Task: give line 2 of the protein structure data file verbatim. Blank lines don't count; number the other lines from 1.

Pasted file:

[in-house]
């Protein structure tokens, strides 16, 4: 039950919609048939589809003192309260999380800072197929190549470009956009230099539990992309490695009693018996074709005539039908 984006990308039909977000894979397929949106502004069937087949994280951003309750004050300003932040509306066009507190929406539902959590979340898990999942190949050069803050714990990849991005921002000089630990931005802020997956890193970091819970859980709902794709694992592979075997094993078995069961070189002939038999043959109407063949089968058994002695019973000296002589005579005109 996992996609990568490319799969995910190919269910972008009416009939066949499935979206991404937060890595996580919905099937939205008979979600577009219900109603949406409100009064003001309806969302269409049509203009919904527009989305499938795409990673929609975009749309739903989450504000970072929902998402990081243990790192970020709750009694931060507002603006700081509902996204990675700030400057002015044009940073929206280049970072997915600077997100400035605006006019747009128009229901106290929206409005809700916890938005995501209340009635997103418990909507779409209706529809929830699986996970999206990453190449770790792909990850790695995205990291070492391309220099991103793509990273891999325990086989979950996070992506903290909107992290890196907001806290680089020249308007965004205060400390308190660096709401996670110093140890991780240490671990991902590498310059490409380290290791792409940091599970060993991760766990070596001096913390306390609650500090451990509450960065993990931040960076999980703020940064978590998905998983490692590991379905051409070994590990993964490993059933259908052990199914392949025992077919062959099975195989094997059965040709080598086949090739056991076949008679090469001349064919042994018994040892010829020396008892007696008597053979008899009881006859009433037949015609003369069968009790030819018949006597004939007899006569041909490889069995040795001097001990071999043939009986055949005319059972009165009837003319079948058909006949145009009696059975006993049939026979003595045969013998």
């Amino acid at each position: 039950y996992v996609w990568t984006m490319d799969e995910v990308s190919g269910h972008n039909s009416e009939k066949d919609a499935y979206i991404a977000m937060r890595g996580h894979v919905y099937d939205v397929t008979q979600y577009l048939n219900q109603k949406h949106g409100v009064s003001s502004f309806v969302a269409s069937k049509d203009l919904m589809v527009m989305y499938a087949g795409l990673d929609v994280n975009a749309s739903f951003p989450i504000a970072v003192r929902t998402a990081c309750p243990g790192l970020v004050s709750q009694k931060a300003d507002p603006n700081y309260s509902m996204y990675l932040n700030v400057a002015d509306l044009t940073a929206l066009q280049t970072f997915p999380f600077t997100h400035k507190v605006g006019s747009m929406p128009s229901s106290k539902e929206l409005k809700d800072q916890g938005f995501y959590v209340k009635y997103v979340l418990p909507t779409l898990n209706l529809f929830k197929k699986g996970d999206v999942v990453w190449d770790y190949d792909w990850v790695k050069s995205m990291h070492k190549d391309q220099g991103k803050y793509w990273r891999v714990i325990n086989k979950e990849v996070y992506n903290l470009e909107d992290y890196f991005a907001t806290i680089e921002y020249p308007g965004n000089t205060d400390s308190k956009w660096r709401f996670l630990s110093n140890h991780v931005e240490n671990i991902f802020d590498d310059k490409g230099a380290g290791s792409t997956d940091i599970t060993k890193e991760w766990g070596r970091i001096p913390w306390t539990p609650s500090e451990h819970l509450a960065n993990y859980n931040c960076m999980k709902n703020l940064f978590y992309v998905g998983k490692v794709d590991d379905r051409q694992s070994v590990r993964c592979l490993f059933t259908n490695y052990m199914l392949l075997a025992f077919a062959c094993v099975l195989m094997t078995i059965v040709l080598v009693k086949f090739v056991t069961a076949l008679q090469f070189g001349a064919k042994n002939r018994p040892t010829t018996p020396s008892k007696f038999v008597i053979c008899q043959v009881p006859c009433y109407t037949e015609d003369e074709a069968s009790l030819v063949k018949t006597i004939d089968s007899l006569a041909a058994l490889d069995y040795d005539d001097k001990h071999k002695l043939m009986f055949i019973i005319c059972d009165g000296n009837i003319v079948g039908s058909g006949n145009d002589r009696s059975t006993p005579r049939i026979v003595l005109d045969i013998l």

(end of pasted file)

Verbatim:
């Protein structure tokens, strides 16, 4: 039950919609048939589809003192309260999380800072197929190549470009956009230099539990992309490695009693018996074709005539039908 984006990308039909977000894979397929949106502004069937087949994280951003309750004050300003932040509306066009507190929406539902959590979340898990999942190949050069803050714990990849991005921002000089630990931005802020997956890193970091819970859980709902794709694992592979075997094993078995069961070189002939038999043959109407063949089968058994002695019973000296002589005579005109 996992996609990568490319799969995910190919269910972008009416009939066949499935979206991404937060890595996580919905099937939205008979979600577009219900109603949406409100009064003001309806969302269409049509203009919904527009989305499938795409990673929609975009749309739903989450504000970072929902998402990081243990790192970020709750009694931060507002603006700081509902996204990675700030400057002015044009940073929206280049970072997915600077997100400035605006006019747009128009229901106290929206409005809700916890938005995501209340009635997103418990909507779409209706529809929830699986996970999206990453190449770790792909990850790695995205990291070492391309220099991103793509990273891999325990086989979950996070992506903290909107992290890196907001806290680089020249308007965004205060400390308190660096709401996670110093140890991780240490671990991902590498310059490409380290290791792409940091599970060993991760766990070596001096913390306390609650500090451990509450960065993990931040960076999980703020940064978590998905998983490692590991379905051409070994590990993964490993059933259908052990199914392949025992077919062959099975195989094997059965040709080598086949090739056991076949008679090469001349064919042994018994040892010829020396008892007696008597053979008899009881006859009433037949015609003369069968009790030819018949006597004939007899006569041909490889069995040795001097001990071999043939009986055949005319059972009165009837003319079948058909006949145009009696059975006993049939026979003595045969013998």